Japanese JAXA Is Planning to Bomb an Asteroid, Collect Samples Afterwards

October 26, 2013

Orbit of the 1999 JU3 asteroid.

Orbit of the 1999 JU3 asteroid. Credit: JAXA

Japan Aerospace Exploration Agency (JAXA) is planning an interesting mission to launch the Hayabusa-2 space probe equipped with a cannon, bomb an asteroid, collect the debris and bring samples back to Earth.

Back in 2003, JAXA launched the Hayabusa space probe which successfully observed, then landed on the 500 meter wide asteroid named Itokawa, took samples and returned to Earth in 2010. Now, second mission of such nature is planned, building on experience gained in the first one. Space probe named Hayabusa-2 will take asteroid exploration a step further.

The asteroid in question is designated 1999 JU3, 920 meters wide and has a similar orbit to Itokawa asteroid. Both asteroids orbit the Sun mostly between the Earth and Mars. Itokawa, however, is S-type rocky asteroid, while 1999 JU3 is C-type asteroid, which means it is possible it contains water and organic material. Samples brought back by Hayabusa-2 could answer some questions about origin of water and life on Earth.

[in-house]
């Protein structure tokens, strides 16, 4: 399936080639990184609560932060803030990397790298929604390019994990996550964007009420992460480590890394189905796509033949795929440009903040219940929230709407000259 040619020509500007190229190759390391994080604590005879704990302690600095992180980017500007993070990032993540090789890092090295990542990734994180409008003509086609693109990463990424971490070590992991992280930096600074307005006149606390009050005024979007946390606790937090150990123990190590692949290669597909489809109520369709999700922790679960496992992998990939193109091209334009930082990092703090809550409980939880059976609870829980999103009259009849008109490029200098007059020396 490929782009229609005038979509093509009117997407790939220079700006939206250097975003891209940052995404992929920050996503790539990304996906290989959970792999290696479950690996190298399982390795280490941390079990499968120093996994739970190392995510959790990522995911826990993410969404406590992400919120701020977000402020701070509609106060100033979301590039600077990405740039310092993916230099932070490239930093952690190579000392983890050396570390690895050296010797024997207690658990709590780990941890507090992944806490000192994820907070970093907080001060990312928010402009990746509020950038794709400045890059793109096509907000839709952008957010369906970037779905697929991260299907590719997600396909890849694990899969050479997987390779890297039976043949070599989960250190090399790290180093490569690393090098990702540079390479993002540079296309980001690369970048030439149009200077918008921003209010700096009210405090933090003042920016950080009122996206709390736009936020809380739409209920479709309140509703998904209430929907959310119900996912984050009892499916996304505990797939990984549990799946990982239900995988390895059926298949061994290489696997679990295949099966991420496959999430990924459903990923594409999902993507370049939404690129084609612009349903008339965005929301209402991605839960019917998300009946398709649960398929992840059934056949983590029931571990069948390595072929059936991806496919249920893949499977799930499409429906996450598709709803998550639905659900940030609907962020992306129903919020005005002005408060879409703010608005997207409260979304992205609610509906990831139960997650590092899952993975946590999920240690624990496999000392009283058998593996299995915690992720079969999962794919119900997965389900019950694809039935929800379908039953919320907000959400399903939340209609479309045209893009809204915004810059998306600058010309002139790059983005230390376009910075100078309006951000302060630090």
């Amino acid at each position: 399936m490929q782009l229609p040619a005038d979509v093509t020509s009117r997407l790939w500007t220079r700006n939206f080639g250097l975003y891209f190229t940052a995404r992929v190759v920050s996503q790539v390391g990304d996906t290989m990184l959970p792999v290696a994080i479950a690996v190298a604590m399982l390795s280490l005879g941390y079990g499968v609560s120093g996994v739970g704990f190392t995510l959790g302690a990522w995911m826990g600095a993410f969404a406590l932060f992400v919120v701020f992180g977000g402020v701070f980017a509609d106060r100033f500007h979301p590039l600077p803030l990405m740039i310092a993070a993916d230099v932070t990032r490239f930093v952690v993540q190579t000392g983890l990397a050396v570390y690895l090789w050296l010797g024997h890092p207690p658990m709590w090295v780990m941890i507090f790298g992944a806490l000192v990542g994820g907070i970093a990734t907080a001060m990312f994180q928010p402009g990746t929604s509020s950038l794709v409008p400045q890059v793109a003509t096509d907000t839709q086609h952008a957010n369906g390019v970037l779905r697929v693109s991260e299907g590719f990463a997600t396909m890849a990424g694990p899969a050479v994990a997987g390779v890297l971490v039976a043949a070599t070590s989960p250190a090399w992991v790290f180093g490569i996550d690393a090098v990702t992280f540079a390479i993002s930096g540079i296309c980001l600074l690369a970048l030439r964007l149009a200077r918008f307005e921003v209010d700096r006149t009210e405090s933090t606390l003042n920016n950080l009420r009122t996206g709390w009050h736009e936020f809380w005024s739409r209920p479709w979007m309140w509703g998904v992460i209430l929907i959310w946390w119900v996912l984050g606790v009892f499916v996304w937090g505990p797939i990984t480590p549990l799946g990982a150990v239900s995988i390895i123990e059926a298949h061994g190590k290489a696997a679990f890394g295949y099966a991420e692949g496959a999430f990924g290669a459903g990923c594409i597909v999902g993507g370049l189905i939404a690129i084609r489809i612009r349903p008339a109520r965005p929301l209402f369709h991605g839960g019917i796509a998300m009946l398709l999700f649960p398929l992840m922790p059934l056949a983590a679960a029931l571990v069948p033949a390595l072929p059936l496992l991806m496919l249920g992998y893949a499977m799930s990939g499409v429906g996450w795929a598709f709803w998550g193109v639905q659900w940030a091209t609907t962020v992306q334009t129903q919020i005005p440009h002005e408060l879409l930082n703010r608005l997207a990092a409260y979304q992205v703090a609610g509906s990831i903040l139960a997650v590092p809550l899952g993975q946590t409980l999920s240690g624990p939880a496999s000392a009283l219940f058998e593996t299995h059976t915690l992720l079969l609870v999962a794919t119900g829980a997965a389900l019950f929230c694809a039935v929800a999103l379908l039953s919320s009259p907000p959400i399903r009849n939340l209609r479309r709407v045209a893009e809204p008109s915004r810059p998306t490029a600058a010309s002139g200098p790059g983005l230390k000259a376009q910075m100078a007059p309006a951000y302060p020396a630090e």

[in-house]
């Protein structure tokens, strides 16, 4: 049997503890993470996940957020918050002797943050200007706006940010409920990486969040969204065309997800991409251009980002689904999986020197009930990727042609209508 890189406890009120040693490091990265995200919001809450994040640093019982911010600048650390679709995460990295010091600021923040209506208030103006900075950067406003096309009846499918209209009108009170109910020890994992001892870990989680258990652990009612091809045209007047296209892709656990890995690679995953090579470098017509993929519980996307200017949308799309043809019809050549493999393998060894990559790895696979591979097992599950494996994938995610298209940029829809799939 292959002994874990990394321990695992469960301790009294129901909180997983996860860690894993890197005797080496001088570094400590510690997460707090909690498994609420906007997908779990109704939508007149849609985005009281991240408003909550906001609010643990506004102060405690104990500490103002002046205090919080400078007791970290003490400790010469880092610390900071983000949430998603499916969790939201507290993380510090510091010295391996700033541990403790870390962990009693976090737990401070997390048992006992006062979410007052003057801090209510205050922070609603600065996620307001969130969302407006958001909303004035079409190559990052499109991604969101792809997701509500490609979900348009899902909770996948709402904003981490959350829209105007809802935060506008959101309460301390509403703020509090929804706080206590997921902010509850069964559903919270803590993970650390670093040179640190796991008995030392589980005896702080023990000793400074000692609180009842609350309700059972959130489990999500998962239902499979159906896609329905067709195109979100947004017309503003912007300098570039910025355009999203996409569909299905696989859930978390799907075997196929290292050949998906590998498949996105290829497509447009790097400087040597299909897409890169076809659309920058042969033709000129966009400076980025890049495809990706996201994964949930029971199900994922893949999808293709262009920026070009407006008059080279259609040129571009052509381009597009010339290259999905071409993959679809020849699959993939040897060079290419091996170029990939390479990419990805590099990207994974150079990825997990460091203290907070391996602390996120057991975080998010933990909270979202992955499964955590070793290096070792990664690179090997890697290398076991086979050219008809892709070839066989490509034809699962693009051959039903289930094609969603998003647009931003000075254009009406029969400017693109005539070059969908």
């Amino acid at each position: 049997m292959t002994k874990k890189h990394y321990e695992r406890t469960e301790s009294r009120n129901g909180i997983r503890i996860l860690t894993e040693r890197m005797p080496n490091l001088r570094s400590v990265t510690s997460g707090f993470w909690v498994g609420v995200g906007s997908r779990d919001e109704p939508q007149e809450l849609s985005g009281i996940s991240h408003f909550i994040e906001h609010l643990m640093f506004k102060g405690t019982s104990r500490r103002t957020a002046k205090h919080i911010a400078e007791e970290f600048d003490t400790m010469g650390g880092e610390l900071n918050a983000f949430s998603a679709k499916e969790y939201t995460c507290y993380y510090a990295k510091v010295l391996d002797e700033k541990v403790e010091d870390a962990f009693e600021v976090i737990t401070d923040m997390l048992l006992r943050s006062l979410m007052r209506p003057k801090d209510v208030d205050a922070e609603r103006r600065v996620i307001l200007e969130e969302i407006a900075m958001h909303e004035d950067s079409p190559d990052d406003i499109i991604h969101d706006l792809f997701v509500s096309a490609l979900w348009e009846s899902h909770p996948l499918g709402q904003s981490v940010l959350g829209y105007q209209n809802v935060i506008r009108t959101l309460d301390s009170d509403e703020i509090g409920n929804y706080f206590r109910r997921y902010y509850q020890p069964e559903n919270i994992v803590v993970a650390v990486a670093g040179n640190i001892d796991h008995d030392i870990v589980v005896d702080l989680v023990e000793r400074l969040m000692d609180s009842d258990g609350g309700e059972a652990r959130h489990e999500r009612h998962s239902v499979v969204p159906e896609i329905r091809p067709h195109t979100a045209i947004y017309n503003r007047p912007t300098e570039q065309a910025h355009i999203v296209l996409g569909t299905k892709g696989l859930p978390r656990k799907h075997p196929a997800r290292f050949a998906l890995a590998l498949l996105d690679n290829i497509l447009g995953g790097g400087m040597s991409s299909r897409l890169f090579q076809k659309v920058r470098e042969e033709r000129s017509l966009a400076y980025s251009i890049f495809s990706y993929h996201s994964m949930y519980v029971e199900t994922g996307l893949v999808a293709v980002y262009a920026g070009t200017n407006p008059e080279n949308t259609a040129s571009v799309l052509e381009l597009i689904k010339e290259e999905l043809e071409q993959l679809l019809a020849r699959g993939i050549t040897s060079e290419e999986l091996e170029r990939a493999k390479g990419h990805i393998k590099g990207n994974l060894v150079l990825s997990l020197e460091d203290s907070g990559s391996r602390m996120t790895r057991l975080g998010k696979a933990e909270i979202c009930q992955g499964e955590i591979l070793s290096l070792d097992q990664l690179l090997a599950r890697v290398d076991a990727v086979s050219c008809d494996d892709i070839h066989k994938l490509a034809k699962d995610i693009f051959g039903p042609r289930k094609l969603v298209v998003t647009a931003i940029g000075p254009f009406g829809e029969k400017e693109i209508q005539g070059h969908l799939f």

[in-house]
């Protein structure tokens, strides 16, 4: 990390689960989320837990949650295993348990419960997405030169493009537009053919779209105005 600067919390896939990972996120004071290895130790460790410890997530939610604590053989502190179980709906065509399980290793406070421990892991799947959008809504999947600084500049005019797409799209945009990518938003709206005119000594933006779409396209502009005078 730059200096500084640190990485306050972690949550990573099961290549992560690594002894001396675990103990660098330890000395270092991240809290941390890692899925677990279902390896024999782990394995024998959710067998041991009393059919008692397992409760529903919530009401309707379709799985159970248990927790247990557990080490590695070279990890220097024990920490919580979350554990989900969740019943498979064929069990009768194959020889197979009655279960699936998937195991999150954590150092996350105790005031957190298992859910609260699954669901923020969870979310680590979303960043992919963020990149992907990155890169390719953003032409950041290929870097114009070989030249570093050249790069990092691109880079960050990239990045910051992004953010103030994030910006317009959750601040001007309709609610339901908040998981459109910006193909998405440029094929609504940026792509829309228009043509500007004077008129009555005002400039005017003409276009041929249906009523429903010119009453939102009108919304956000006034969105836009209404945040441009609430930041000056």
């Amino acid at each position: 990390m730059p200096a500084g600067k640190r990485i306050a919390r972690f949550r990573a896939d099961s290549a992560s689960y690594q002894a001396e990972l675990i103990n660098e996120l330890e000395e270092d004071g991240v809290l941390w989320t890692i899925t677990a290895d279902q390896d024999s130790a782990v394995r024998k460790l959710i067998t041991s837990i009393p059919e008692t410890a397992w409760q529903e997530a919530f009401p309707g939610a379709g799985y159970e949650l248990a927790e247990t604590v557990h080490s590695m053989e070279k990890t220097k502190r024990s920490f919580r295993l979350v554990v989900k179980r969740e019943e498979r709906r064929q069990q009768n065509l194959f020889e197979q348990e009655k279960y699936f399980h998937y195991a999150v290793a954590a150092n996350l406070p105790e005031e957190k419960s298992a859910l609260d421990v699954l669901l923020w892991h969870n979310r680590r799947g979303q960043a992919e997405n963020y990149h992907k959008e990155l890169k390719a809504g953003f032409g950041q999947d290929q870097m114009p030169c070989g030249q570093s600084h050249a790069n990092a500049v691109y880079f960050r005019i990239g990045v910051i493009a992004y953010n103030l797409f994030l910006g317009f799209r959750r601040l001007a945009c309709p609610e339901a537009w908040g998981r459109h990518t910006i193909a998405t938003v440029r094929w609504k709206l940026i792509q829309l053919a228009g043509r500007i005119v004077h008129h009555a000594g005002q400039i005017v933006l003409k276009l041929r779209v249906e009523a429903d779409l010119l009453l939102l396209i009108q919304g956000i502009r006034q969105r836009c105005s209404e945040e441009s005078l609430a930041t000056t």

Now, here's the interesting part – in order to get "fresh" samples, JAXA intends to bomb the asteroid. This way, the Hayabusa-2 probe can collect samples that haven't been compromised by space environment, extreme heat and extreme cold. It will feature ion engines and upgraded guidance and navigation technology. It will carry a small, 2 kg heavy explosively formed penetrator in order to create a crater several meters in diameter.

After the explosive is dropped, the probe will maneuver behind the asteroid to stay protected from the blast, but not before it deploys a camera (DCAM3) that will record the event. Hayabusa-2 is to be launched in 2014, reach the asteroid in 2018, stay there for a year and a half and return to Earth with samples at the end of 2020.

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